The writer is a professor of accounting and finance at New York University Stern School of Business
A colleague opens his MBA finance class by asking the students: “Who would invest in a company which reported 10 consecutive years of losses?”
Some of the students wonder whether they are in the right class, and no hands are raised. The instructor continues: “Too bad, if you had invested in such a company, say Amazon or Tesla, you would have been a billionaire by now.”
The instructor’s case isn’t an aberration. In fact, investing in losing companies, as long as you know which ones to choose, is very lucrative.
But first, how frequent are corporate losses? In the US, during the booming decade prior to Covid, almost 50 per cent of public companies reported annual losses. Among high tech and science-based (pharma, biotech) enterprises the loss frequency was a staggering 70 per cent.
European companies display a similar trend, though the frequency of loss is a bit lower: 35-40 per cent. Booming economies, while roughly half of public companies are in the red? Welcome to the bizarre world of accounting.
The loss frequency in both the US and Europe started accelerating in the 1980s. This is not a coincidence. The 1980s were characterised by a surge in corporate intangible investments in areas such as research and development, information technology and brands.
Whole industries, essentially intangible (without heavy physical assets), emerged in the 1980s and accelerated thereafter: software, biotech, internet services providers, to name a few. Moreover, enhanced investment in intangibles characterised practically all industries, as managers realised that innovation was the key to competition, long-term.
In the US, the aggregate investment in intangibles surpassed in the mid-1990s the investment in tangible or physical assets, and the gap is constantly growing. Enter accounting.
Up to the 1980s the accounting distinction between an expense, such as salary and interest payment, and investment, such as buildings and equipment, was clear. Expenses are payments for past services and therefore charged against revenues in the earnings (income) calculation. Investments generated future benefits and are therefore reported among assets on the balance sheet. This distinction was blurred since the 1980s.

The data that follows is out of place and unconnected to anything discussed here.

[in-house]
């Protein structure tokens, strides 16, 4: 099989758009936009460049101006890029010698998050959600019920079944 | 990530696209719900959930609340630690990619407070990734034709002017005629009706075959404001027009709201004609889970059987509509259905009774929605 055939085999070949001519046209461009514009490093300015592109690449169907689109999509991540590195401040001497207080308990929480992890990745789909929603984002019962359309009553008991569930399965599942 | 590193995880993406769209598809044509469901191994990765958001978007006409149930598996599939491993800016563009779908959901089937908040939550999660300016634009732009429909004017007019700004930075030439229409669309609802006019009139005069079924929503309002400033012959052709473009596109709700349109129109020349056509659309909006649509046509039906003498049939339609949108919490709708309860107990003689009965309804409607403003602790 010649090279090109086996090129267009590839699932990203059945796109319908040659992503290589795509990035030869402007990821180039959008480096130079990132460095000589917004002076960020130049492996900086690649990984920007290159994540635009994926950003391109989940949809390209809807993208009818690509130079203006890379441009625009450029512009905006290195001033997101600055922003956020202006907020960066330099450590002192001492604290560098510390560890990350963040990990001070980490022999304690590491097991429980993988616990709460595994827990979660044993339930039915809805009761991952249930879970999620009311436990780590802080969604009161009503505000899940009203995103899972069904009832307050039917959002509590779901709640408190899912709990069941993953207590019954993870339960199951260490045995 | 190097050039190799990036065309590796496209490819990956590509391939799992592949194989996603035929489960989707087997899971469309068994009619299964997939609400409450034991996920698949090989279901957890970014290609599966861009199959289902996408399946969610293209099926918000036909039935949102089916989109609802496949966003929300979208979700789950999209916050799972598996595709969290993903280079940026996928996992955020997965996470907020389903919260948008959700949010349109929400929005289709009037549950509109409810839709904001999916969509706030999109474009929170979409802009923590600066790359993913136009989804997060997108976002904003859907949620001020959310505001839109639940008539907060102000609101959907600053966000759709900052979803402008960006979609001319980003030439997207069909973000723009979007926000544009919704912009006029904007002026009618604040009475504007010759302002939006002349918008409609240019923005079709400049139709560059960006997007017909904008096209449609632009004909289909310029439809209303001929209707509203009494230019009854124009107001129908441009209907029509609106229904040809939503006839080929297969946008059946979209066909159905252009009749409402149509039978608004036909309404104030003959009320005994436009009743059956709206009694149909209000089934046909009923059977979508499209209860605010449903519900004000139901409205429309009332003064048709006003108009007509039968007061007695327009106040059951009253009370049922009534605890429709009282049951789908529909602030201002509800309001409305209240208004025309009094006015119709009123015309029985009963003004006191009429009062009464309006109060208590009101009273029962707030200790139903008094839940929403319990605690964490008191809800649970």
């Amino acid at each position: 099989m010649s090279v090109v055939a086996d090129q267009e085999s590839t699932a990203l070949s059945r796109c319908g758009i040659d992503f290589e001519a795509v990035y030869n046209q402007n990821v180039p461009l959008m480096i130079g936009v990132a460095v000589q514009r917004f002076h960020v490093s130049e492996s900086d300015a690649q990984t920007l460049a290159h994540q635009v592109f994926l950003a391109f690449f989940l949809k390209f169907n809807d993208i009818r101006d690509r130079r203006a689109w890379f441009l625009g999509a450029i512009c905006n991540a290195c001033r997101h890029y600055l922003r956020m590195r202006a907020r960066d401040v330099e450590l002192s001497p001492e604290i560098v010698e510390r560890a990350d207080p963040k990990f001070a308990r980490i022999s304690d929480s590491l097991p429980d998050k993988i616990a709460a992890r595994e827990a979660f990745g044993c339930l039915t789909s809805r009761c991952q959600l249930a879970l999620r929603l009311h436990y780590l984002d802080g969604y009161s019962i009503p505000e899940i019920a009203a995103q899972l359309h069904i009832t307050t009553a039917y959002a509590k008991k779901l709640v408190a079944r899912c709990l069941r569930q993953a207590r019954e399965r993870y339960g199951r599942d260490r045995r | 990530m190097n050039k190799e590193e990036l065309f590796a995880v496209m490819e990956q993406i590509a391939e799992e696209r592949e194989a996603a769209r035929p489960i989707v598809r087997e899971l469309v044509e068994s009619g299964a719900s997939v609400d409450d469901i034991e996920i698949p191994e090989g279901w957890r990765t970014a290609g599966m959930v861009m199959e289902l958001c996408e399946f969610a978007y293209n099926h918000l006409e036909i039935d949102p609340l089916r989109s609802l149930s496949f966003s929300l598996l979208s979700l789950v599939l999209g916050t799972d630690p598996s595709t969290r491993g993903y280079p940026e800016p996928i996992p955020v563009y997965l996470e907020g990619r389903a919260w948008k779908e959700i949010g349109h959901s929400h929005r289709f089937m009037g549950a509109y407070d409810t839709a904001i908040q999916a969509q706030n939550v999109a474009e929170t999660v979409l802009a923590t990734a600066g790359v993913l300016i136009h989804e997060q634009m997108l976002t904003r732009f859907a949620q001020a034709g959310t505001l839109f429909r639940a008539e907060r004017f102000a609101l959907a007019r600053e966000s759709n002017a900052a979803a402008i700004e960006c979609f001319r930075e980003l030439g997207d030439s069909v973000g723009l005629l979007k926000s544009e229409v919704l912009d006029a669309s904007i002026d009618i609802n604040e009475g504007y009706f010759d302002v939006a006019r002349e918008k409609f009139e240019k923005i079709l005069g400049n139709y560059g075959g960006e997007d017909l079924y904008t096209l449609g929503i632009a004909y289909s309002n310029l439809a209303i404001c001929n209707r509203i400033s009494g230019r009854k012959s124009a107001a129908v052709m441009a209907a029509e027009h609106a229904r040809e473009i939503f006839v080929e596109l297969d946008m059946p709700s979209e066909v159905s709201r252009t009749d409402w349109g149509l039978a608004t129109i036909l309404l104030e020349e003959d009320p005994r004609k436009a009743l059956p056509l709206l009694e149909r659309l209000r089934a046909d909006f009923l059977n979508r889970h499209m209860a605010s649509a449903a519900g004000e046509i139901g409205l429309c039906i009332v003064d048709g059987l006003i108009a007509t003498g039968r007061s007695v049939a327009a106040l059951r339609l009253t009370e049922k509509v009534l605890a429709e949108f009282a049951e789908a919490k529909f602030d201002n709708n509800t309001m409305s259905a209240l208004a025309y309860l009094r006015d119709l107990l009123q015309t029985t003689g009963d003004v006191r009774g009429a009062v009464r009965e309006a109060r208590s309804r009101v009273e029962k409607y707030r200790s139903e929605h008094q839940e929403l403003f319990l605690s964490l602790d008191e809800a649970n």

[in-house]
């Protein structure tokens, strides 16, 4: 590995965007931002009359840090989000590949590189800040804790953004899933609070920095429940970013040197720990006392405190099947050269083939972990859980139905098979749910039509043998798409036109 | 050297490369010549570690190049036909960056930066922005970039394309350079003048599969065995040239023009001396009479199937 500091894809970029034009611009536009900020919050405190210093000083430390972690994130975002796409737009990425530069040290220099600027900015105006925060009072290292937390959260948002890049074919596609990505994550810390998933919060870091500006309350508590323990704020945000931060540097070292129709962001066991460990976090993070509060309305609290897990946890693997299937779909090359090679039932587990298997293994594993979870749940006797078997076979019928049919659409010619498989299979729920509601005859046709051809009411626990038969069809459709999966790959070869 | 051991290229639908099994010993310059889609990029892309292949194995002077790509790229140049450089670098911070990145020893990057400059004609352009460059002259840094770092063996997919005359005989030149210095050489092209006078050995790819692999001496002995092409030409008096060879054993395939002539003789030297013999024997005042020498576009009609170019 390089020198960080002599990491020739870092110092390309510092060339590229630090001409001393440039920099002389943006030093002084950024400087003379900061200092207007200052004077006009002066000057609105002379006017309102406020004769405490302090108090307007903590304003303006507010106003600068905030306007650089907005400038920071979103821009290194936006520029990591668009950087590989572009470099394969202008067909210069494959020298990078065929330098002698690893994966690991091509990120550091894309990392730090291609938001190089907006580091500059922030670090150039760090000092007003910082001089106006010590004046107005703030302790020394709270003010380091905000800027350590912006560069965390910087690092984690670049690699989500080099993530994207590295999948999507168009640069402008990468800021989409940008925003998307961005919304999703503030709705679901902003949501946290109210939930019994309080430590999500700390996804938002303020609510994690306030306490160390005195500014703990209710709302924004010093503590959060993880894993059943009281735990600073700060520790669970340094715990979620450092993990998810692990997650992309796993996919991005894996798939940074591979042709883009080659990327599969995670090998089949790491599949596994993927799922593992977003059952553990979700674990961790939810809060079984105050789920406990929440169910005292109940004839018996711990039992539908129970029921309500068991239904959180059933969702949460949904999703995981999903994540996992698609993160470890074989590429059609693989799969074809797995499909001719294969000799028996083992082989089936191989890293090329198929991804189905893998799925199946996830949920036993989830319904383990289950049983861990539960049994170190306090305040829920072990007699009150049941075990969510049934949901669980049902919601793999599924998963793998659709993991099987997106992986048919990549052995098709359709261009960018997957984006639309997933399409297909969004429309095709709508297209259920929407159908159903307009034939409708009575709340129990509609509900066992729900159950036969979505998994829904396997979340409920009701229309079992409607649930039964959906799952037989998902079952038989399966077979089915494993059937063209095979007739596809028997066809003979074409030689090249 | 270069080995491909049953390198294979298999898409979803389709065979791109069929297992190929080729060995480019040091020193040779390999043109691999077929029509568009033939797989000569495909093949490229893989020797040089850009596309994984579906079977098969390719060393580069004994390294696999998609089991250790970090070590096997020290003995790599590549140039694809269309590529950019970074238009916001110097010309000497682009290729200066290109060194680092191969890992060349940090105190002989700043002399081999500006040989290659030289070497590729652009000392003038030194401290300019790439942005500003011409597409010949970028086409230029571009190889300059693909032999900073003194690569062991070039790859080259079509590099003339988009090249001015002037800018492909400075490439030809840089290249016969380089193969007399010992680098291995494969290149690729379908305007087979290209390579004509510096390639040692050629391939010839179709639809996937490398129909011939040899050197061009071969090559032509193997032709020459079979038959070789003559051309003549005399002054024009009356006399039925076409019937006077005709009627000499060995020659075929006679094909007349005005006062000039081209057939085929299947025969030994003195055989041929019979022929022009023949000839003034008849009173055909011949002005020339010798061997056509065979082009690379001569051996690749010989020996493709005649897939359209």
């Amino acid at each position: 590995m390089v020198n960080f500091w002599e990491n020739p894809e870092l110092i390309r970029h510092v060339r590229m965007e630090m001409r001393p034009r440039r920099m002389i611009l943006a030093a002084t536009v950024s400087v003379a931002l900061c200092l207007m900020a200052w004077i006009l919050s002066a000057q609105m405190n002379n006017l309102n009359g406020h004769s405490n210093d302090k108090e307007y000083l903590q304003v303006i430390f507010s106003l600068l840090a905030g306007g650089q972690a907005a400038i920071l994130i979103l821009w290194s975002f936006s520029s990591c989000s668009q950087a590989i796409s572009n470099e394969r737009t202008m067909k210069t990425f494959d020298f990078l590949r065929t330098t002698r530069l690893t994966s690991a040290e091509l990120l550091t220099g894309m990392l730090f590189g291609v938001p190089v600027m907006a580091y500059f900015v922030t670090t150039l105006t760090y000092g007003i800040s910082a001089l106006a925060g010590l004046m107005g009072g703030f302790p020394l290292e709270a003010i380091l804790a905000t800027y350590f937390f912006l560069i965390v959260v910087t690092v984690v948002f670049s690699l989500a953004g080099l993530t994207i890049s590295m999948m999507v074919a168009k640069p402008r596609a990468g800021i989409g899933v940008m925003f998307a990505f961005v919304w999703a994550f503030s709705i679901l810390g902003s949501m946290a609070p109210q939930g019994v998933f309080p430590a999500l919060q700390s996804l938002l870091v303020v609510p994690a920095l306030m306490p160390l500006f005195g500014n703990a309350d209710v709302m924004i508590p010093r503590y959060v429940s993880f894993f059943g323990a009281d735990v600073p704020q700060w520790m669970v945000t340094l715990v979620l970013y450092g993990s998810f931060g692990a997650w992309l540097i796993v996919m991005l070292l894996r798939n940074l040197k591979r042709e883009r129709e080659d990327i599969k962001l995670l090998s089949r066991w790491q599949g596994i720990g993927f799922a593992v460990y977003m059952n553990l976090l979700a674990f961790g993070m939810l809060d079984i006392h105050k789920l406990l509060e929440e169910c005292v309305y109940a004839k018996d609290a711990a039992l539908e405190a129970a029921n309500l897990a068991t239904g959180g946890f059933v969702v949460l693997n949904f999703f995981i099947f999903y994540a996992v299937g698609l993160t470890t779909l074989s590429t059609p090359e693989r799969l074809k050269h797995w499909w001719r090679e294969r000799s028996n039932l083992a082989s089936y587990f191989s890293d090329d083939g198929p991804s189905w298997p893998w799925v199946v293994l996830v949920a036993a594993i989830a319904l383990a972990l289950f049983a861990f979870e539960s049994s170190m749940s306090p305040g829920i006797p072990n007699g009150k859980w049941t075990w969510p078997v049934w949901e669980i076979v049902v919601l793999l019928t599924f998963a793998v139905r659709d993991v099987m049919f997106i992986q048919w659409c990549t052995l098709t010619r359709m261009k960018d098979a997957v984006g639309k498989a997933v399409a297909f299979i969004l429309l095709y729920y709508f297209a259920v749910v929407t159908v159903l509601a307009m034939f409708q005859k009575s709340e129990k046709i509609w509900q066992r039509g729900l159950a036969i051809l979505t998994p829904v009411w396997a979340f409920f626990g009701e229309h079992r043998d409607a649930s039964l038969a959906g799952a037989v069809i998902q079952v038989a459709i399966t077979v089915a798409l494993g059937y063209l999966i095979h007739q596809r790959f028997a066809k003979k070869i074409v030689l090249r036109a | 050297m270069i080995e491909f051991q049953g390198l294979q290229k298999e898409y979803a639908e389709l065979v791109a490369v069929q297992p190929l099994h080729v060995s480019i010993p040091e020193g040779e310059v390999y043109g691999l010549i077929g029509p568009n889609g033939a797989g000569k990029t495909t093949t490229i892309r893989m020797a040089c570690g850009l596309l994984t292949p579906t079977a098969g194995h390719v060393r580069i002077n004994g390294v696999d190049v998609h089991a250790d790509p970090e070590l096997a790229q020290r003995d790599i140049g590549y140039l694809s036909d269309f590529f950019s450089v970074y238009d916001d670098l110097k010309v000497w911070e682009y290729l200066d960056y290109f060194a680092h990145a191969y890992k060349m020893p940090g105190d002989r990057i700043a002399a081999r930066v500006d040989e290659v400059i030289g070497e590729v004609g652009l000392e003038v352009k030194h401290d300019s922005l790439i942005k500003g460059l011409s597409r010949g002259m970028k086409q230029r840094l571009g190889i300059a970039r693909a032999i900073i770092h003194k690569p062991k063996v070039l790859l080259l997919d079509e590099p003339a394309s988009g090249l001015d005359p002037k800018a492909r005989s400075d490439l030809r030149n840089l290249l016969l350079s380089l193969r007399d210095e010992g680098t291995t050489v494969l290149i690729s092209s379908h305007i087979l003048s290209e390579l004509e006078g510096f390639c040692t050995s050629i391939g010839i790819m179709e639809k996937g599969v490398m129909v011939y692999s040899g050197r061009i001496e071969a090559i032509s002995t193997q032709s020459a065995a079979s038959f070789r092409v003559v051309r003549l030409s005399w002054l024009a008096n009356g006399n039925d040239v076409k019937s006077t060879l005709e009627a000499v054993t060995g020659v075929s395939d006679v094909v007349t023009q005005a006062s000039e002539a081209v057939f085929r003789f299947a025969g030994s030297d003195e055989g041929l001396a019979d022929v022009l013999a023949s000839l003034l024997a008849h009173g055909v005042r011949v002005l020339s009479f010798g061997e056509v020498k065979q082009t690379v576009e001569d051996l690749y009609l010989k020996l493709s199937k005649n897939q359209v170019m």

Intangibles are clearly investments, expected to generate future benefits, but accountants treat them as regular expenses reducing earnings.
Pfizer’s $9.4bn R&D in 2020 is recorded the same as salaries and salesperson commissions (the international accounting standards allow the treatment as an asset of a part of R&D — a small step in the right direction).
The absurd result: the more innovative the enterprise, the higher its accounting losses. This accounting treatment of intangibles explains much of the sharp rise of corporate losses. Obviously, many of the presumed “losers” are in fact successful growth drivers, but most investors, fixated on reported earnings, don’t realise this.
To identify the fictional, accounting-driven losers, I carried out a study “All Losses Aren’t Alike” with Feng Gu and Chenqi Zhu on all loss-reporting US companies in the past 25 years. We added back to their earnings (losses) the intangible investments they expensed minus amortisation.
Thus, we undid accountants’ folly by capitalising and amortising the R&D, IT and brand enhancement. The result: a full 40 per cent of loss reporters would have been profitable without the expensing of intangibles. We term those companies “accounting losers”, in contrast with “real losers”.
We then examined carefully the two groups of companies and found that they were starkly different in terms of great importance to investors:
Thus, “accounting losers”, by and large, are very successful enterprises. The icing on the cake is that investment in the stocks of “accounting losers” is very lucrative. The reason: investors, by and large, treat “accounting losers” as “real losers”, only to be surprised by subsequent performance. Outdated accounting rules obviously fail investors.